Adrift: Seventy Six Days Lost At Sea, Steven Calahan


Survival is the basic element of human nature.

In everyday life we have an idea of what we need to emotionally, physically, and spiritually get through the day. In the soft environment of our cities, villages, and homes we have the luxury of taking advantage of comforts, and getting so used to life that the concept of survival becomes a legend that we hear about by the light of a campfire, a movie, or curled up on a couch with a good book.

I ask that you close your eyes and try to imagine life in a different light.

What would you do if everything you hold dear sunk to the depths of an ocean and you were left on a small raft, with just a few basic tools, and salty water that whispered death all around you? After the panic subsides, how would you use the elements around you to give yourself the basic needs so that you may live just one more day and perhaps one after that?


This is the true and chilling seafaring adventure of “Adrift” (by Steven Callahan).

Steven Callahan, a talented writer and a survivor, is the only man known to have survived alone at sea for more than a month.

After his small dingy capsized he found himself alone on an inflatable raft with only a basic emergency kit, and a few items that he had narrowly managed to rescue from his sinking boat. With nothing but these tools and the sheer will to survive, he managed to live through the horrors of the longest known solo drift ever documented.

Long after the coast guard gave up on the search and rescue mission, Steven battled on to survive the clutches of hunger, raging thirst , and the constant call of death. Battling sharks, storms, and eating almost anything he could catch from the sea.

More than his survival story, I am inspired by the way Steven’s mind psychologically evolved throughout the different stages of his ordeal. At the beginning of his trip we see a man sitting comfortably in his heated dingy eating like a king, and not thinking twice about the peril that was about to pounce upon him.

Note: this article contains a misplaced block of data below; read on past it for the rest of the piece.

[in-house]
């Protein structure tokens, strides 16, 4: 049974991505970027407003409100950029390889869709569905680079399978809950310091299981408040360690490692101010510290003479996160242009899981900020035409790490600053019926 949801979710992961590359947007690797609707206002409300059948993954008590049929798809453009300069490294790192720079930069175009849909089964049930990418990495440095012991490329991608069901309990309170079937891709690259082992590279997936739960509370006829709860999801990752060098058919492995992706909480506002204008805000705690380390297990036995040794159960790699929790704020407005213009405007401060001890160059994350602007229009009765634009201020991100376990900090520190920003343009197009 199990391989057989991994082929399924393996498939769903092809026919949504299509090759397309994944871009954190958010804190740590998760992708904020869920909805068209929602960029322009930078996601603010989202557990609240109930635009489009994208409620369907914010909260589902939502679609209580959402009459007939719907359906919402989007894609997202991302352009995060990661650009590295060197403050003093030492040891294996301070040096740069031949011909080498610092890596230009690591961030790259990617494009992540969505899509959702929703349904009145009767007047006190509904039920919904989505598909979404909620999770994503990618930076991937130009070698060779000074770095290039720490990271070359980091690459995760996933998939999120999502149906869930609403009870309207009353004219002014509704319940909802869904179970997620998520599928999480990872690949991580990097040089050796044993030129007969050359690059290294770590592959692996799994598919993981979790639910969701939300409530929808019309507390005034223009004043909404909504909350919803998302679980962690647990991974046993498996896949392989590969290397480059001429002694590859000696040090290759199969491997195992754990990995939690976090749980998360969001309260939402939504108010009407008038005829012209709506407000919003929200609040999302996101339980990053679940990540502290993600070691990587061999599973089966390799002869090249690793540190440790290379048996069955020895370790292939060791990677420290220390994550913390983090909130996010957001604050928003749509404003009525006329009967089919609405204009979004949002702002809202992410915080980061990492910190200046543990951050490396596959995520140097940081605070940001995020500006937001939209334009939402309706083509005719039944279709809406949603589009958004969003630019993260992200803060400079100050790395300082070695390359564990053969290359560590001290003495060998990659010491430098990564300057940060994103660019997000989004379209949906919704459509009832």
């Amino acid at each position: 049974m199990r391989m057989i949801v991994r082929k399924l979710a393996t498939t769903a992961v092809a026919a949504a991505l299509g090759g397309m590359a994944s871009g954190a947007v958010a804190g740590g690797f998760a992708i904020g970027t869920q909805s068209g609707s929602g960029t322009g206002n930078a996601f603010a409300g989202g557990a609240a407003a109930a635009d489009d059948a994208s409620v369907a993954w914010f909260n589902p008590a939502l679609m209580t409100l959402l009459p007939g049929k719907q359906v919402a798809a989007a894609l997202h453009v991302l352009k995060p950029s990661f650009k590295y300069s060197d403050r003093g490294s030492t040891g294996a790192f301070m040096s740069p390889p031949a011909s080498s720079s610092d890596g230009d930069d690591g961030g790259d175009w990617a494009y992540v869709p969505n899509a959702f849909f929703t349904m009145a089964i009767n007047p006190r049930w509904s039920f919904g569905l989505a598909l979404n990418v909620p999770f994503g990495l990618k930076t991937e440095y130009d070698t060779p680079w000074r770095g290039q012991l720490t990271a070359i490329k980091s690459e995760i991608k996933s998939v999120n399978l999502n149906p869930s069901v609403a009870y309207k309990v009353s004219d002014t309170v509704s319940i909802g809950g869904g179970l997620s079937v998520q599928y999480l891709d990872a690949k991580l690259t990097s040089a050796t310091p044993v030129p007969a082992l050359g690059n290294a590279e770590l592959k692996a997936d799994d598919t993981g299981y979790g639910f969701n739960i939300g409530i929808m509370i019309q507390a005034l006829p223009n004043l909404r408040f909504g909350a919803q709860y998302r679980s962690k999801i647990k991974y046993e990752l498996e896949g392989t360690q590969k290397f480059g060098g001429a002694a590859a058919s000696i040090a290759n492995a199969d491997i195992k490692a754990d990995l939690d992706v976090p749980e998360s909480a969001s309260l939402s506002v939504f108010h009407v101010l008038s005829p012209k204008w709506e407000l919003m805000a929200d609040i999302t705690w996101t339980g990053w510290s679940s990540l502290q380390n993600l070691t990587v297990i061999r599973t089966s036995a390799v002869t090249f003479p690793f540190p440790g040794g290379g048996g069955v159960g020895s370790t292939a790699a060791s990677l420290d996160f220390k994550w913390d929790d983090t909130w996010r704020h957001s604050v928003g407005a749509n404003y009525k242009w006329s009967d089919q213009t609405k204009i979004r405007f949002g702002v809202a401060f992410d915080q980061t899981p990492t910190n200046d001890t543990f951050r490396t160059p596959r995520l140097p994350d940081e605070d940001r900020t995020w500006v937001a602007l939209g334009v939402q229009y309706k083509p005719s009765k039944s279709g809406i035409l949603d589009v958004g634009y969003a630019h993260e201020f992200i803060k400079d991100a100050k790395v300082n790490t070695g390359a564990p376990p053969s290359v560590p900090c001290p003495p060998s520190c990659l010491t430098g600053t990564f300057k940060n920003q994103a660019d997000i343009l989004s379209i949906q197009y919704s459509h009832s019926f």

Then you see him evolve from a man without a care in the world to a man who is suddenly left alone with nothing but starvation and death all around.


As his journey progresses we see how he learns to find and even find some level of satisfaction in his most basic needs (food, fresh water, and a raft without leaks). Understanding that to survive he must map out careful plans to meet these needs, and to be sure that they are met at any cost.

The next phase is the most fascinating, as we see his mind actually divide into different segments.Each segment, representing a different part of his humanity. We see one part demanding water at the threat of mutiny, while the other part just wants to give up and die. Yet the strongest side of his mind actually acts as a captain would to an ailing crew, making rations and barking orders with the purpose of keeping his crew in check, and his vessel sailing onward-one minute at a time.

Finally we experience his rescue and readjustment back to life on dry land, and into the busy world of human beings.

To read Adrift is to be an onlooker to one of the most epic sea-faring experiences of the century. You will find yourself reading its pages cover to cover, as you laugh, cry and hyperventilating (from time to time) along with the star of the book.

Both well written and inspiring, this literary masterpiece is a must read for sailors and land lovers alike.

Survival is the basic element of human nature.

I ask you to take a step closer to the fire and read “Adrift”.

In its pages you will learn how precious and special our lives are, and never to take our daily comforts for granted. More than anything, you will have a little more insight about why we humans have an ever-present will to survive, even in the face of most certain death.

As long as a candle burns within us, there is still hope on the horizon.


Zoe Green

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